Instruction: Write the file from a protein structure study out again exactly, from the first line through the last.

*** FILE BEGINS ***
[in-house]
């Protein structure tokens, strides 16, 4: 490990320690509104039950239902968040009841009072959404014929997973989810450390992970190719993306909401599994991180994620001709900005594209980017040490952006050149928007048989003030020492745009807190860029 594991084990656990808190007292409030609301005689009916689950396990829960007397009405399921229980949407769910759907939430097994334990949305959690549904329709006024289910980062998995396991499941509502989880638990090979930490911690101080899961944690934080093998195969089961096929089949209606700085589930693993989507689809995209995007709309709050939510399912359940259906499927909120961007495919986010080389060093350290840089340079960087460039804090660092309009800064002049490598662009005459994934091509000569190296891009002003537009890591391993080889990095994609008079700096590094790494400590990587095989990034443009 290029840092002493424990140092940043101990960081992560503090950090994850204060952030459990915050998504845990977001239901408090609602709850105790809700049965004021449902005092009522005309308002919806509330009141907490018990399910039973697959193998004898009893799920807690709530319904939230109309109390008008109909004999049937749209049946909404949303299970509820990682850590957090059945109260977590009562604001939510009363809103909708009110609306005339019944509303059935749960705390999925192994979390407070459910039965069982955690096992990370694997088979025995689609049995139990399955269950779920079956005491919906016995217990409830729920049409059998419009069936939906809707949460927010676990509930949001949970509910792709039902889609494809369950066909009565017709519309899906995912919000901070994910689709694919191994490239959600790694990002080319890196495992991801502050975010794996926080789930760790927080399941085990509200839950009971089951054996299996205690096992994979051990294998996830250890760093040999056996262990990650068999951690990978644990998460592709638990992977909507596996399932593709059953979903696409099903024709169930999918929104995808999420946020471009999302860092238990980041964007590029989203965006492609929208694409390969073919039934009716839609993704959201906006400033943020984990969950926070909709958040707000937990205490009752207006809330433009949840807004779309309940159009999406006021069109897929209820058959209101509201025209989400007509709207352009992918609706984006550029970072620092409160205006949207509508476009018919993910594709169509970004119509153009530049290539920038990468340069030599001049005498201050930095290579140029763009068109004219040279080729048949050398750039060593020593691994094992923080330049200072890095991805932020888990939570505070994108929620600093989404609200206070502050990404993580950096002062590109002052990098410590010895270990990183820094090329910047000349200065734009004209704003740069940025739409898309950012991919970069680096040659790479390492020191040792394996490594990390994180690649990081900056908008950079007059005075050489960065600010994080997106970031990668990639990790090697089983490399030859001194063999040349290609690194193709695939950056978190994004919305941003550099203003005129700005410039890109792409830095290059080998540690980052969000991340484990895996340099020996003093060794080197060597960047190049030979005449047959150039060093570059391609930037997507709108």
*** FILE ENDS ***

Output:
[in-house]
């Protein structure tokens, strides 16, 4: 490990320690509104039950239902968040009841009072959404014929997973989810450390992970190719993306909401599994991180994620001709900005594209980017040490952006050149928007048989003030020492745009807190860029 594991084990656990808190007292409030609301005689009916689950396990829960007397009405399921229980949407769910759907939430097994334990949305959690549904329709006024289910980062998995396991499941509502989880638990090979930490911690101080899961944690934080093998195969089961096929089949209606700085589930693993989507689809995209995007709309709050939510399912359940259906499927909120961007495919986010080389060093350290840089340079960087460039804090660092309009800064002049490598662009005459994934091509000569190296891009002003537009890591391993080889990095994609008079700096590094790494400590990587095989990034443009 290029840092002493424990140092940043101990960081992560503090950090994850204060952030459990915050998504845990977001239901408090609602709850105790809700049965004021449902005092009522005309308002919806509330009141907490018990399910039973697959193998004898009893799920807690709530319904939230109309109390008008109909004999049937749209049946909404949303299970509820990682850590957090059945109260977590009562604001939510009363809103909708009110609306005339019944509303059935749960705390999925192994979390407070459910039965069982955690096992990370694997088979025995689609049995139990399955269950779920079956005491919906016995217990409830729920049409059998419009069936939906809707949460927010676990509930949001949970509910792709039902889609494809369950066909009565017709519309899906995912919000901070994910689709694919191994490239959600790694990002080319890196495992991801502050975010794996926080789930760790927080399941085990509200839950009971089951054996299996205690096992994979051990294998996830250890760093040999056996262990990650068999951690990978644990998460592709638990992977909507596996399932593709059953979903696409099903024709169930999918929104995808999420946020471009999302860092238990980041964007590029989203965006492609929208694409390969073919039934009716839609993704959201906006400033943020984990969950926070909709958040707000937990205490009752207006809330433009949840807004779309309940159009999406006021069109897929209820058959209101509201025209989400007509709207352009992918609706984006550029970072620092409160205006949207509508476009018919993910594709169509970004119509153009530049290539920038990468340069030599001049005498201050930095290579140029763009068109004219040279080729048949050398750039060593020593691994094992923080330049200072890095991805932020888990939570505070994108929620600093989404609200206070502050990404993580950096002062590109002052990098410590010895270990990183820094090329910047000349200065734009004209704003740069940025739409898309950012991919970069680096040659790479390492020191040792394996490594990390994180690649990081900056908008950079007059005075050489960065600010994080997106970031990668990639990790090697089983490399030859001194063999040349290609690194193709695939950056978190994004919305941003550099203003005129700005410039890109792409830095290059080998540690980052969000991340484990895996340099020996003093060794080197060597960047190049030979005449047959150039060093570059391609930037997507709108």